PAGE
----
Archive for July, 2009

As well as fishing I am very interested in cars. I purchased a Lotus Elise 111s a few years ago and although it was fantastic to drive (and look at)  the practicality of a two seater sports car was not exactly great and so I decided (forced) to part with it. My intention was to replace the Lotus with something a little more practical and fun but after looking around for a month I couldn’t decide on what to buy.

I started to look for something extremely cheap in the meantime and it was at this time I saw a Red Alfa Romeo 155 V6 in the car park at the goodwood festival of speed. Later that day I saw a touring car version of the very same car and it got me thinking. After I got home I started to look through the car ad’s and soon learned that they were very cheap (a really good one can be had for £1500) and found one on ebay for £800. 4 days later the I was the owner of an Alfa Romeo 155 2.0 T-Spark Super.

The car had a rediculous amount of history and made interesting reading. One owner had the heater matrix replaced 3 times costing almost £750 along with some other eye opening bills for other items that had failed on the car. During the time I owned the car it never let me down and apart from the normal servicing and replacement of wear and tear items it was extremely cheap to run.

To me the Alfa Romeo had as the french say a certain  ‘I know not what’. The design of the car looked kind of awkward but somehow worked and it had that air of style lacking from non Italian cars. The engine liked to be revved and although it wasn’t warp speed fast it was fun to drive and had just enough power when you needed it.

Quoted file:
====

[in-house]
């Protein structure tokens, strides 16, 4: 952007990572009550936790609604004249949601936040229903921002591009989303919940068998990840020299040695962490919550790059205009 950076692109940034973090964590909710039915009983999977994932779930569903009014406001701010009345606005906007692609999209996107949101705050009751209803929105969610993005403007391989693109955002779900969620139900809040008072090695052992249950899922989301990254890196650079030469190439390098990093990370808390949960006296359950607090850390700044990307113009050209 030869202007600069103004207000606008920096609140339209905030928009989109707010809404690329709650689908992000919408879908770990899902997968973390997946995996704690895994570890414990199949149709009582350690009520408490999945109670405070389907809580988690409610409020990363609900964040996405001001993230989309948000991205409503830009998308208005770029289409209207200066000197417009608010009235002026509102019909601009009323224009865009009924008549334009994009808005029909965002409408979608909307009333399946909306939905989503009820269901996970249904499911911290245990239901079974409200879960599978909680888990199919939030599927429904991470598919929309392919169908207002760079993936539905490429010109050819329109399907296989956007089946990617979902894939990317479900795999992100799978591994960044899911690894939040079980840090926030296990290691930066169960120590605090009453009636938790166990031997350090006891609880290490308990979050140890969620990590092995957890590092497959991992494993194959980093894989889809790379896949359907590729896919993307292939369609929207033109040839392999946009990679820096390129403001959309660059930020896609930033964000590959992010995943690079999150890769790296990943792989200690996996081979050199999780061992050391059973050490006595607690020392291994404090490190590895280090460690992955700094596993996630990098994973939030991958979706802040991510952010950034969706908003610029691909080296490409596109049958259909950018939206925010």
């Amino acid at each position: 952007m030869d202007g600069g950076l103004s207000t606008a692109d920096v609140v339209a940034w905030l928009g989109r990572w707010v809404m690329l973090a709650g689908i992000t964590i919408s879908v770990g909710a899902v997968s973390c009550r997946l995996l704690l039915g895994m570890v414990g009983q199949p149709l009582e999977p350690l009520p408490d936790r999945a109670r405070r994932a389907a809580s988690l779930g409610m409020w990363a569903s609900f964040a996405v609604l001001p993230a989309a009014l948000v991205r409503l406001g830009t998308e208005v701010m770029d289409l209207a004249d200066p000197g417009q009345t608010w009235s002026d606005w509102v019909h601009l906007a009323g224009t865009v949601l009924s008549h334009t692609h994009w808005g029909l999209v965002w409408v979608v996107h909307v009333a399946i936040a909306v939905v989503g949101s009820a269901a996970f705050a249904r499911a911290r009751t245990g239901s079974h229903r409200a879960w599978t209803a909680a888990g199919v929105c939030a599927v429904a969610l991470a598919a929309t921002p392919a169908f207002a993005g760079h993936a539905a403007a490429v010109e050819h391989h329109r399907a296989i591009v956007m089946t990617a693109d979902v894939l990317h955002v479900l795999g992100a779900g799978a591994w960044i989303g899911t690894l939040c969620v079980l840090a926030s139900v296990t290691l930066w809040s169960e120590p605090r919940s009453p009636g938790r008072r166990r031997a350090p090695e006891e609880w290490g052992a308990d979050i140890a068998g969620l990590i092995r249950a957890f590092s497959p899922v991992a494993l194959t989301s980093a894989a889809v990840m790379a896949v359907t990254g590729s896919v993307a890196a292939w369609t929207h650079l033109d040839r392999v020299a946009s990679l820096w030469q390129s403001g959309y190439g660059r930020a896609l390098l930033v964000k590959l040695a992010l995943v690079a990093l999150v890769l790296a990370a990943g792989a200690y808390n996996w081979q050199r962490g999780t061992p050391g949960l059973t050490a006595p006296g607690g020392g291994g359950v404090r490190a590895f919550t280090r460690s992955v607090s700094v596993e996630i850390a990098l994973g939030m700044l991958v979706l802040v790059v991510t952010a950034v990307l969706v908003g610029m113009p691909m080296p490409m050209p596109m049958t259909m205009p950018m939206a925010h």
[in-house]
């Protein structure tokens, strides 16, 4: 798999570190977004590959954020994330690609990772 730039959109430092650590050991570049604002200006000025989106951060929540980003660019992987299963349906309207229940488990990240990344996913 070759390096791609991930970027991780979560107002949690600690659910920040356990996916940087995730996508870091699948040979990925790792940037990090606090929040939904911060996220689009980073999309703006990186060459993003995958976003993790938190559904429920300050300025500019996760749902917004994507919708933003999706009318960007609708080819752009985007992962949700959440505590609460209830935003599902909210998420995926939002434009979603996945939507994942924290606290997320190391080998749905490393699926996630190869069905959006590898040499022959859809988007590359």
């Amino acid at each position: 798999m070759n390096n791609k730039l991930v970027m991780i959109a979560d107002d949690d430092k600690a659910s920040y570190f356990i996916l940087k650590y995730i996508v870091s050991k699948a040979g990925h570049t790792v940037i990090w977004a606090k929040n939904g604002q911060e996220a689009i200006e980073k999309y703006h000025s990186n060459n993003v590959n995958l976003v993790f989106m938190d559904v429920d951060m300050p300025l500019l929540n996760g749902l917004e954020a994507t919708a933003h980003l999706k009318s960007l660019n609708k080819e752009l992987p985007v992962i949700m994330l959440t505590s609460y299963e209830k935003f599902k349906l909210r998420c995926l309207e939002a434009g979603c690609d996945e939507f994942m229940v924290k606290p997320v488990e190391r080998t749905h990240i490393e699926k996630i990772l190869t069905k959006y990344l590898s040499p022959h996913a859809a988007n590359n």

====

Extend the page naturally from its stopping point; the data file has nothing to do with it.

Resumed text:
The honeymoon ended after almost 2 years of ownership when I managed to buckle one of the wheels driving to Kennick Reservoir. The wheel went down one of those huge pot-holes and managed to bend the inner rim just enough for the air in the tyre to escape. The alloy wheels were rather rare Alfa Romeo Speedlines in black so finding a replacement would cost more than the car was worth. I couldn’t find anywhere to get the wheel repaired so ended up buying a new car.

I eventually found someone who was able to straighten the wheel but know I no longer needed the Alfa. I ended up giving it away to a friend of mine, fingers crossed it will continue to serve him as well as it did me.

Alfa Romeo 155

pic 1. Alfa Romeo 155

Kennick Reservoir is without a doubt one of the best trout fisheries in Devon. I will make a post about the fishery in more detail at a later date but all you really need to know is that it offers fin perfect rainbow trout in a spectacularly beautiful setting for an extremely reasonable price.

I have fished Kennick around 15 times this year and have had on average 2-3 fish each visit. For some reason I found that the more unusual fly patterns (traditionalists stop reading) have been extremely reliable and effective in all conditions. On one visit I managed to catch 6 and lose another 6 in 1 hour and 20 minutes using a sunburst goldhead blob. So for my own amusement I decided to purchase a large selection of the most awful looking flies I could find and see what I could catch.

Armed with this spectacular selection and a 6wt Greys GRXi rod and reel I set off to see what I could catch.